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February 28, 2009

Sen. Harkin: National Center for Alternative Medicine disproves too much alternative medicine

Careful what you wish for...

Sen. Tom Harkin, the proud father of the National Center for Complimentary and Alternative Medicine, told a Senate hearing on Thursday that NCCAM had disappointed him by disproving too many alternative therapies.

"One of the purposes of this center was to investigate and validate alternative approaches. Quite frankly, I must say publicly that it has fallen short," Harkin said.

The senator went on to lament that, since its inception in 1998, the focus of NCCAM has been "disproving things rather than seeking out and approving things."

Skeptics have complained all along that Harkin and his allies founded this office to promote alternative therapies at public expense, not to test them scientifically. Harkin's statement at the hearing explicitly confirms that hypothesis.

Harkin used his clout on the Appropriations Committee in 1992 to create the National Office of Alternative Medicine. In 1998 he co-sponsored legislation with Republican Bill Frist to upgrade the national office to a national center.

Over a decade later, Harkin's disappointed that the NCCAM's research is failing to confirm his biases.

Harkin doesn't seem to realize that by publicly pressuring an ostensibly independent research center to produce positive results, he's undermining the credibility of the center he worked so hard to create. If even if NCCAM does come up with positive results, Harkin's giving the scientific community an excuse to discount that research as tainted.

That's a shame, because if we're going to spend public money testing alternative medicines, researchers should be allowed to follow the evidence. Besides, ruling out therapies that don't work can be just as valuable as vindicating therapies that do.

A lot of modern medicine has roots in folk traditions. No doubt there are more therapies currently labeled as "alternative" that will eventually earn their rightful places in scientific medicine and the allied health professions when they are proven effective.

Video of Thursday's hearing on "integrative medicine" is available on the Senate Health Education Labor and Pensions Committee website, here. Harkin starts talking about NCCAM's annoying habit of disproving cherished tenets of alternative medicine about 17 minutes into the hearing.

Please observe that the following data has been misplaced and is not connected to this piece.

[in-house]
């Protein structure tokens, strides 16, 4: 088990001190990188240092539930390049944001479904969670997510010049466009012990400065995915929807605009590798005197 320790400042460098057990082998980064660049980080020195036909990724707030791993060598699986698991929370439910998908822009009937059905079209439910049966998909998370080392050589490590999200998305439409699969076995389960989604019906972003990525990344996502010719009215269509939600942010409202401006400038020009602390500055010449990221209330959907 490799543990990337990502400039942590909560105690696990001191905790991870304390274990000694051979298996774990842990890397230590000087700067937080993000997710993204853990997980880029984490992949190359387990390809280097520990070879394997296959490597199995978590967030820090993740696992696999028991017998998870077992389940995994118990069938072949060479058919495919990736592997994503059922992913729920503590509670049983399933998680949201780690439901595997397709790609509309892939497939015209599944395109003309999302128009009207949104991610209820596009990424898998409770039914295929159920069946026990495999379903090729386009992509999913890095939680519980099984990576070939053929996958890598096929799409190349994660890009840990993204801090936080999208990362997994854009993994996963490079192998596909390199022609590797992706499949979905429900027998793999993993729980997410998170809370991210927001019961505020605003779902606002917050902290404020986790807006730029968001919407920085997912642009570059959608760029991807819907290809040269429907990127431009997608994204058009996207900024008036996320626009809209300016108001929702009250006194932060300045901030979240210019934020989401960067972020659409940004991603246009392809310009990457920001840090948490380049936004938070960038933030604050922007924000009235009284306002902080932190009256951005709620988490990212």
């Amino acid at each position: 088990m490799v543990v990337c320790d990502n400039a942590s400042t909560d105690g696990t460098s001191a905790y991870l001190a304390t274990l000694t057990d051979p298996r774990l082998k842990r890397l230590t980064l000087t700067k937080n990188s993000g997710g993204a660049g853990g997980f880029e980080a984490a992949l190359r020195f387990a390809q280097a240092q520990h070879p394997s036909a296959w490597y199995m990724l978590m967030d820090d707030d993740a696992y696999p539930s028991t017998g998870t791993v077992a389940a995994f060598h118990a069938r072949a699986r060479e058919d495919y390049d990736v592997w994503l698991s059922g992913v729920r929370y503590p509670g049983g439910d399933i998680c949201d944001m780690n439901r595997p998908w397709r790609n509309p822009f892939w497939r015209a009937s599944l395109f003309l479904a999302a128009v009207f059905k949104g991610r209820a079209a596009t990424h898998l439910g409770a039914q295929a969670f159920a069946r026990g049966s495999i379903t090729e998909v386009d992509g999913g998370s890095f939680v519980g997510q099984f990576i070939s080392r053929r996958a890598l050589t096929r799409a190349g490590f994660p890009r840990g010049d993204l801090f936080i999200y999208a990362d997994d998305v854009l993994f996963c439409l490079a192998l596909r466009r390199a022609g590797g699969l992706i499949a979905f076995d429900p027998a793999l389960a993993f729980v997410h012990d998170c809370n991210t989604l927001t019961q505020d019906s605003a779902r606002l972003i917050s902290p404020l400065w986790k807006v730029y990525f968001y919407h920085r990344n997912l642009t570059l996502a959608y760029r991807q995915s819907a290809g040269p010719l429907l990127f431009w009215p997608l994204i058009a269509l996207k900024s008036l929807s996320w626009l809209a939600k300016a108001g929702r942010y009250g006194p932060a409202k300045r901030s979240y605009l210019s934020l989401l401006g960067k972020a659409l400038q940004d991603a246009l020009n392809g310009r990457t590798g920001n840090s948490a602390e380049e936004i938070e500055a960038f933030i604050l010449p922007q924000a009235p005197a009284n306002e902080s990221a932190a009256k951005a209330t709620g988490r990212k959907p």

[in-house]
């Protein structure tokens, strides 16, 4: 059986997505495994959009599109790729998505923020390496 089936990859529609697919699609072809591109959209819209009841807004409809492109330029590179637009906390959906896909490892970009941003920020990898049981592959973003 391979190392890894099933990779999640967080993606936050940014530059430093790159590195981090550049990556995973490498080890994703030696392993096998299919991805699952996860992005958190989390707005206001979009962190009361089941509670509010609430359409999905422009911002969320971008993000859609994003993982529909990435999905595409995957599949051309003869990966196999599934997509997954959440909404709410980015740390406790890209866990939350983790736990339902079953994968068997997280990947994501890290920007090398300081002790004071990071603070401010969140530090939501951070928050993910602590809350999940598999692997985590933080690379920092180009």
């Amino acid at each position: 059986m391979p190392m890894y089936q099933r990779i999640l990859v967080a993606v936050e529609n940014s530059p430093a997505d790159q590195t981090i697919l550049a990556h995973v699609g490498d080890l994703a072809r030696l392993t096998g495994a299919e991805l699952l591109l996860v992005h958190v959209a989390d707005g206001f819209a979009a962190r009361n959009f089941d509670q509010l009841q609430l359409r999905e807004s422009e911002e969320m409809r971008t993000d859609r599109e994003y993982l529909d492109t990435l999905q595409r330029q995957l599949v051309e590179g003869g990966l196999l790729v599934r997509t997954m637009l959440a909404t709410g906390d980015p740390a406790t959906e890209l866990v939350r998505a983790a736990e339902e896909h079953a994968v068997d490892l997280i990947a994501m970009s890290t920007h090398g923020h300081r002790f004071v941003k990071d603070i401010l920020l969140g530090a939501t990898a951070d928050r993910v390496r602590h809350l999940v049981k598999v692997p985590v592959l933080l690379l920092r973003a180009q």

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Comments

Is there a lobbying group pushing alternative medicine?

Yes. There are quite a few of them, actually. One of the biggest categories within the alternative medicine lobby is the dietary supplement lobby. Some of it is harder to track because alternative medicine is a money-maker for so many different kinds of businesses from specialty clinics to Wal-Mart. That spending will show up as one of many Wal-Mart lobbying contracts or under the name of the clinic lobbying for an earmark. Registered lobbying is only a fraction of political spending for most interest group. If you want to calculate the total political impact of the industry, you have to look at the budgets of non-profits, trade associations, professional associations, and PAC donations and hard money donations from corporate executives in the industry, etc.

I've heard that Orrin Hatch gets a lot of money from the alternative medicine lobby.

From some cursory googling ('cause I'm leaving the real reporting to Lindsay), it looks like the Nutritional Health Association is a big player -- and they hired Podesta Associates, which employed Hatch's son, and whose name should be familiar. (Founded by John and his brother Tony, still run by Tony.) Here's a link with some details of their funding of Hatch, but clearly this is bipartisan.

Orac at Respectful Insolence discusses NCCAM. NCCAM has had some responsible people in charge, but that won't necessarily last forever. As Orac points out, the agency's basic mission is a bit sketchy and, in the wrong hands, could easily veer off into a full-blown Office of Official Medical Woo. Nothing to worry about if you're sure you'll never have any medical problems though.

You'd think that the folks that control the levers – e.g. Harkin – would understand that medicine has more flaky, crackpot shipworms gnawing at its hull than any other branch of science and would elect not to join the infestation. Alas, politician's scientific acumen usually rates even below their expertise in economics or history.

I should have said "most politicians". A few, such as the recent governor of Oregon John Kitzhaber who was a physician and does understand medicine are notable exceptions. Unfortunately, Kitzhaber seems not interested in relocating to D.C.

Nice post.I should have said "most politicians". A few, such as the recent governor of Oregon John Kitzhaber who was a physician and does understand medicine are notable exceptions. Unfortunately, Kitzhaber seems not interested in relocating to D.C.

Is there a lobbying group pushing alternative medicine?
I'd think that the folks that control the levers – e.g. Harkin – would understand that medicine has more flaky,

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